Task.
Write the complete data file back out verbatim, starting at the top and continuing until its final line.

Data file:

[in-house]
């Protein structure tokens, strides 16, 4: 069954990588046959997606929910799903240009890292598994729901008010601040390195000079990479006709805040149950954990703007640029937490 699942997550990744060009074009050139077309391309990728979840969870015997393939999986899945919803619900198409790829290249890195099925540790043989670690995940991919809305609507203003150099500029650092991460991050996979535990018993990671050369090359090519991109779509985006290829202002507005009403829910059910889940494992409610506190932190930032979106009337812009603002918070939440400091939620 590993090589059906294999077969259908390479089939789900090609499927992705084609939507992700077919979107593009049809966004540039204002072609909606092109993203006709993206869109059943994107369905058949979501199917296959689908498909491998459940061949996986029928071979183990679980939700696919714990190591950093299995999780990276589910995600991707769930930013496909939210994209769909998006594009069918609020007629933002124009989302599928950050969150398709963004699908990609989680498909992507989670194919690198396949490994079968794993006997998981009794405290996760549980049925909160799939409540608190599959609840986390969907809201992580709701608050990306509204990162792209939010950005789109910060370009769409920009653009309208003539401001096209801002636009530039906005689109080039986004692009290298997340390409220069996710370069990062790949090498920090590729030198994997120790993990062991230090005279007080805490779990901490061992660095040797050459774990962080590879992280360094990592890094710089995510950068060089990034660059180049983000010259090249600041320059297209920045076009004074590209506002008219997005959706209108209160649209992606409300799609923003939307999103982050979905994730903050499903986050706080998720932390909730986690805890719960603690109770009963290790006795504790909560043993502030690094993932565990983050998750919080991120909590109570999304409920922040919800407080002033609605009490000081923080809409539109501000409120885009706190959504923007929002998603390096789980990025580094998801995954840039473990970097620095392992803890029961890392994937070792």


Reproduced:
[in-house]
């Protein structure tokens, strides 16, 4: 069954990588046959997606929910799903240009890292598994729901008010601040390195000079990479006709805040149950954990703007640029937490 699942997550990744060009074009050139077309391309990728979840969870015997393939999986899945919803619900198409790829290249890195099925540790043989670690995940991919809305609507203003150099500029650092991460991050996979535990018993990671050369090359090519991109779509985006290829202002507005009403829910059910889940494992409610506190932190930032979106009337812009603002918070939440400091939620 590993090589059906294999077969259908390479089939789900090609499927992705084609939507992700077919979107593009049809966004540039204002072609909606092109993203006709993206869109059943994107369905058949979501199917296959689908498909491998459940061949996986029928071979183990679980939700696919714990190591950093299995999780990276589910995600991707769930930013496909939210994209769909998006594009069918609020007629933002124009989302599928950050969150398709963004699908990609989680498909992507989670194919690198396949490994079968794993006997998981009794405290996760549980049925909160799939409540608190599959609840986390969907809201992580709701608050990306509204990162792209939010950005789109910060370009769409920009653009309208003539401001096209801002636009530039906005689109080039986004692009290298997340390409220069996710370069990062790949090498920090590729030198994997120790993990062991230090005279007080805490779990901490061992660095040797050459774990962080590879992280360094990592890094710089995510950068060089990034660059180049983000010259090249600041320059297209920045076009004074590209506002008219997005959706209108209160649209992606409300799609923003939307999103982050979905994730903050499903986050706080998720932390909730986690805890719960603690109770009963290790006795504790909560043993502030690094993932565990983050998750919080991120909590109570999304409920922040919800407080002033609605009490000081923080809409539109501000409120885009706190959504923007929002998603390096789980990025580094998801995954840039473990970097620095392992803890029961890392994937070792």